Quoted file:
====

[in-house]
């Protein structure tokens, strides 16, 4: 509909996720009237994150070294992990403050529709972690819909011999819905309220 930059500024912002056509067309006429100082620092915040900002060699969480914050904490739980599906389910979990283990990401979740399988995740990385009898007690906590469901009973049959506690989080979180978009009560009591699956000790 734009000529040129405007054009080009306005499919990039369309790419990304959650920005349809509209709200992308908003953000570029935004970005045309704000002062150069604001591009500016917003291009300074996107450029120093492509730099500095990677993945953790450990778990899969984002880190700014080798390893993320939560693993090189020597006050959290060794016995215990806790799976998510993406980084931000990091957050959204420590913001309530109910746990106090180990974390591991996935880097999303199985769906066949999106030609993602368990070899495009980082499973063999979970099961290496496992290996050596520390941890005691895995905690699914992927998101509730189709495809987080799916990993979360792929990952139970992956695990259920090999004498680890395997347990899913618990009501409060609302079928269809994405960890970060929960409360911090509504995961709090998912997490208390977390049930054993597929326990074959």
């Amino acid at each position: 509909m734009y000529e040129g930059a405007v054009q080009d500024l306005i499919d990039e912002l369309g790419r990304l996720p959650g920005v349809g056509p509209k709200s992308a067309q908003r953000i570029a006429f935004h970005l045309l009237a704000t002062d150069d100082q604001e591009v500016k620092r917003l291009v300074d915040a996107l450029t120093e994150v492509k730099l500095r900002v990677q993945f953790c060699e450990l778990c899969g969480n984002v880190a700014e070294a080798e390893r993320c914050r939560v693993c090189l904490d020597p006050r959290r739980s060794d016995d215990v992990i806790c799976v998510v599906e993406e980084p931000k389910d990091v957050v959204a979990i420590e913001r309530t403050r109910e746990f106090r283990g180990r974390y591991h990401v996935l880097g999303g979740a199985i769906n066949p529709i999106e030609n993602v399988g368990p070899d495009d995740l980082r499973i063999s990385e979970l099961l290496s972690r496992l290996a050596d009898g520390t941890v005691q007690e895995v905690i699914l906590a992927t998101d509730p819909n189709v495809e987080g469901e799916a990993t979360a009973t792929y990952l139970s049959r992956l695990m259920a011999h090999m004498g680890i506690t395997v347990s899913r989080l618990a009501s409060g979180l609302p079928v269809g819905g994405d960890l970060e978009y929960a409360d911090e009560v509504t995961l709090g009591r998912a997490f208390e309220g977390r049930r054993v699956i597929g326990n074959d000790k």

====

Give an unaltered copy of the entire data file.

[in-house]
């Protein structure tokens, strides 16, 4: 509909996720009237994150070294992990403050529709972690819909011999819905309220 930059500024912002056509067309006429100082620092915040900002060699969480914050904490739980599906389910979990283990990401979740399988995740990385009898007690906590469901009973049959506690989080979180978009009560009591699956000790 734009000529040129405007054009080009306005499919990039369309790419990304959650920005349809509209709200992308908003953000570029935004970005045309704000002062150069604001591009500016917003291009300074996107450029120093492509730099500095990677993945953790450990778990899969984002880190700014080798390893993320939560693993090189020597006050959290060794016995215990806790799976998510993406980084931000990091957050959204420590913001309530109910746990106090180990974390591991996935880097999303199985769906066949999106030609993602368990070899495009980082499973063999979970099961290496496992290996050596520390941890005691895995905690699914992927998101509730189709495809987080799916990993979360792929990952139970992956695990259920090999004498680890395997347990899913618990009501409060609302079928269809994405960890970060929960409360911090509504995961709090998912997490208390977390049930054993597929326990074959």
């Amino acid at each position: 509909m734009y000529e040129g930059a405007v054009q080009d500024l306005i499919d990039e912002l369309g790419r990304l996720p959650g920005v349809g056509p509209k709200s992308a067309q908003r953000i570029a006429f935004h970005l045309l009237a704000t002062d150069d100082q604001e591009v500016k620092r917003l291009v300074d915040a996107l450029t120093e994150v492509k730099l500095r900002v990677q993945f953790c060699e450990l778990c899969g969480n984002v880190a700014e070294a080798e390893r993320c914050r939560v693993c090189l904490d020597p006050r959290r739980s060794d016995d215990v992990i806790c799976v998510v599906e993406e980084p931000k389910d990091v957050v959204a979990i420590e913001r309530t403050r109910e746990f106090r283990g180990r974390y591991h990401v996935l880097g999303g979740a199985i769906n066949p529709i999106e030609n993602v399988g368990p070899d495009d995740l980082r499973i063999s990385e979970l099961l290496s972690r496992l290996a050596d009898g520390t941890v005691q007690e895995v905690i699914l906590a992927t998101d509730p819909n189709v495809e987080g469901e799916a990993t979360a009973t792929y990952l139970s049959r992956l695990m259920a011999h090999m004498g680890i506690t395997v347990s899913r989080l618990a009501s409060g979180l609302p079928v269809g819905g994405d960890l970060e978009y929960a409360d911090e009560v509504t995961l709090g009591r998912a997490f208390e309220g977390r049930r054993v699956i597929g326990n074959d000790k």